Tennessee Titans  

 

Split is best move for both Fisher and Titans


Sometimes, someone can stay at one place too long -- even in football. Change in the NFL is part of the culture and not always bad.

Jeff Fisher leaving the Tennessee Titans does not surprise me. What surprises me is that he is leaving now. I thought for sure the 2011 season would be his last as the coach of the Titans, but in a turn of events, Fisher and the Titans decided to part ways on Thursday -- and in reality this is the best move for him and the Titans.

It's hard to coach a team in lame-duck status -- even for someone who has been doing the job as long as Fisher. The players sense that the coach is not going to be around for the long-term, therefore he is not completely vested, why should they?

When Bill Parcells was the coach in Dallas, we had several phone conversations a month talking about all things football. Often he would mention to me his uncertainty of his future; how he was not sure he was coming back. I would politely remind him that his team can sense his indecision and if the players think for one moment he is not going to be back, they won't give him their all. Parcells is as demanding as any coach, but players have great instincts and they know if their coach is really committed. To win in the league, it takes everyone giving their all -- and then some. Even Parcells could not fool the Cowboys, and perhaps their early exit in the playoffs had as much to do with his indecision as their opponent.

When defensive line coach Jim Washburn walked out the door and headed to Philadelphia, so did a piece of Fisher. Fisher believes the game is won up front -- in both the offensive and defensive lines. He took great pride in being strong in both areas, with his players and coaches. Once he lost Washburn, whom Titans management allowed his contract to expire, Fisher lost any chance of having the kind of team he envisioned. Going into the season without Washburn would be like climbing Mount Everest without enough rope. Fisher knew the 2011 season would end badly, so why begin?

Much will be written about quarterback Vince Young coming back now that Fisher is gone. That's ridiculous, as it implies the only person Young had problems with was Fisher. Young had problems with everyone in Tennessee, not limiting it to his head coach. In fact, when general manager Mike Reinfeldt went to Houston to discuss Fisher and Young to owner Bud Adams, Reinfeldt knew winning with Young as his quarterback was not going to happen. Young's lack of leadership, work ethic and commitment to the team is why he is not coming back, not Fisher.

The real problem with Fisher coming back for one year involves the quarterback. Without a proven starter on the team, the Titans are in full search-mode, hoping to find a short- and long-term answer at the position. How can they draft a quarterback that the coaches feel fits their system, then fire the whole staff and start anew? Denver has made this mistake with Tim Tebow, as the man who drafted him is no longer their head coach -- so why would Fisher want to draft a player for the next staff?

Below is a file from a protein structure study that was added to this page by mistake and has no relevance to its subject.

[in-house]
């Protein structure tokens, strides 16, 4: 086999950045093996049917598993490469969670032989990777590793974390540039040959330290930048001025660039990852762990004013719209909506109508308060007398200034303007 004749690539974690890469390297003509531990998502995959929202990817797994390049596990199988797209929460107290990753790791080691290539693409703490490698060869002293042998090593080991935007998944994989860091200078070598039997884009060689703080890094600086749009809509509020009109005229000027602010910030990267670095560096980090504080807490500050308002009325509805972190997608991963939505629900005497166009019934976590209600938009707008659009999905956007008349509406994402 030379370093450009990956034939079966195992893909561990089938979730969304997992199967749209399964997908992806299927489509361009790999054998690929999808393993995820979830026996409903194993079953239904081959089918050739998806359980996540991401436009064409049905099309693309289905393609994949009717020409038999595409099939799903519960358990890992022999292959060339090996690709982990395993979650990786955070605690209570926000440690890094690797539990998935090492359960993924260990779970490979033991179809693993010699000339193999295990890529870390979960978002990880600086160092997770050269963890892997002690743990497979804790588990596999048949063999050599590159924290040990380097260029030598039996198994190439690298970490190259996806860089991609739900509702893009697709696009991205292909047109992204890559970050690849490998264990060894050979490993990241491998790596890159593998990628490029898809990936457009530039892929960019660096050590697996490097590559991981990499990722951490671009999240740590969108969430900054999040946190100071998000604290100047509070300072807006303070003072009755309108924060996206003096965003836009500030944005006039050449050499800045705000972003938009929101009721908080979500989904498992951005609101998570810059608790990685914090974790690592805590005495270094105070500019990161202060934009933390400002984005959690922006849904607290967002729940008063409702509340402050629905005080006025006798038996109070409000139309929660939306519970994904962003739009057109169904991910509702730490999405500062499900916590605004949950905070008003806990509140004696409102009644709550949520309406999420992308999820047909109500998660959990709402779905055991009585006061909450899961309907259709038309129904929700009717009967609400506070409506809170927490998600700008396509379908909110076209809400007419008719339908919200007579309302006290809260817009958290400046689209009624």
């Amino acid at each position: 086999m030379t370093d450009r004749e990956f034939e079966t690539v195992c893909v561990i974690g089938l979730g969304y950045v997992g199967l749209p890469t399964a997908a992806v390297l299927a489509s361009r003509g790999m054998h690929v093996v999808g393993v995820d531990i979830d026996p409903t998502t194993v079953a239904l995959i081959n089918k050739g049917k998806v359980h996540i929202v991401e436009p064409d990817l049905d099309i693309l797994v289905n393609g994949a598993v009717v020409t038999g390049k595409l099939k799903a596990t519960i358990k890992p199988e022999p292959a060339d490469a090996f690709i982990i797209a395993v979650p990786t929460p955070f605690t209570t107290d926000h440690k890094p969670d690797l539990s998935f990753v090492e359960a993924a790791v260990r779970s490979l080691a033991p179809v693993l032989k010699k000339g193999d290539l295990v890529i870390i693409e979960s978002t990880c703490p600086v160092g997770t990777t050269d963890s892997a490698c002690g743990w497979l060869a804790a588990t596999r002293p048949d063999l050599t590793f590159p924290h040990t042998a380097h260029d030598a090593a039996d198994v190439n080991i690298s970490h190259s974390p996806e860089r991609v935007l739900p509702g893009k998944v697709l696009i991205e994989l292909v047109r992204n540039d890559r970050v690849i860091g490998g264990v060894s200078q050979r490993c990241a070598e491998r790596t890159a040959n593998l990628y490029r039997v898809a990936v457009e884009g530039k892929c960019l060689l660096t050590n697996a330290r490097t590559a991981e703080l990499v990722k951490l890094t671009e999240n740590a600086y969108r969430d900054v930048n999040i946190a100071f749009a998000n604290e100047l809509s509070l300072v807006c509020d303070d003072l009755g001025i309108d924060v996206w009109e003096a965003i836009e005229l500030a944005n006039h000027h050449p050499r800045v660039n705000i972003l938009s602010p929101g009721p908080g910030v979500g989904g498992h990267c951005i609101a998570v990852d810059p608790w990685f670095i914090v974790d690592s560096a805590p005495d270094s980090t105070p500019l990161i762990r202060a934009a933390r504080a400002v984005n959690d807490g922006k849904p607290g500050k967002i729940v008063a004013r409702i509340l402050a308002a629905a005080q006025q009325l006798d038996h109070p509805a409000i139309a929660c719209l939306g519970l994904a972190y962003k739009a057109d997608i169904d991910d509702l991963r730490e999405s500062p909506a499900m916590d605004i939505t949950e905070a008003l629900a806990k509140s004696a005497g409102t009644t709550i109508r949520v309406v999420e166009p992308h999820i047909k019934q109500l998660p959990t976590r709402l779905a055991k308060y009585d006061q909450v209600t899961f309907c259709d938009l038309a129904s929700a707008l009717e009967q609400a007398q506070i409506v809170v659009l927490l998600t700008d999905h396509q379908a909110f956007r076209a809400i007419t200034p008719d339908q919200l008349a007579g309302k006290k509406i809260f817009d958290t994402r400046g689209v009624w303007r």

Being successful when drafting a quarterback involves the organization making a long-term commitment to the player and the system the player will be asked to execute. These are decisions that can't be made quickly or easily, and before selecting one, the team must ask itself two fundamental questions: First, what system of offense can this player best function in? Second, can this system win a championship? If the answers lie with the staff that is being let out the door after one year (i.e. Denver), then the pick has a strong probability to fail. Football is not baseball. You can play third base for the Mets and get traded to the Yankees and not miss a beat, but you can't play quarterback for the Ravens and then go play for any West Coast team. Success happens when the right system finds the right player. We had a saying in Cleveland that we would often remind the scouts when I directed the personnel department there: We are not looking for players we like, but rather players that fit.

With this as a backdrop, it is easy to see why perhaps Fisher is no longer coaching the Titans. He might have come back for one year, but all the decisions moving forward involved long-term decisions, therefore his presence coaching the team might hinder the Titans' rebuilding process instead of helping. Wouldn't the Panthers be better served had they not brought John Fox back as a lame-duck coach and started their rebuilding process last year instead of enduring a two-win season, wasting an entire year developing players for another system? Carolina wasted a year, and now the Titans, as well as Fisher, are free to move forward.

Fisher has been around pro football long enough to know being a lame-duck coach is not a good place. Being the ultimate competitor, Fisher is better served to move along, not suffering the losses in a rebuilding year. He can recharge his battery, re-energize his enthusiasm for football and take a step back.

Remember what Winston Churchill once said: "To improve is to change and to be perfect is to change often." It was time for a change for Fisher and the Titans.

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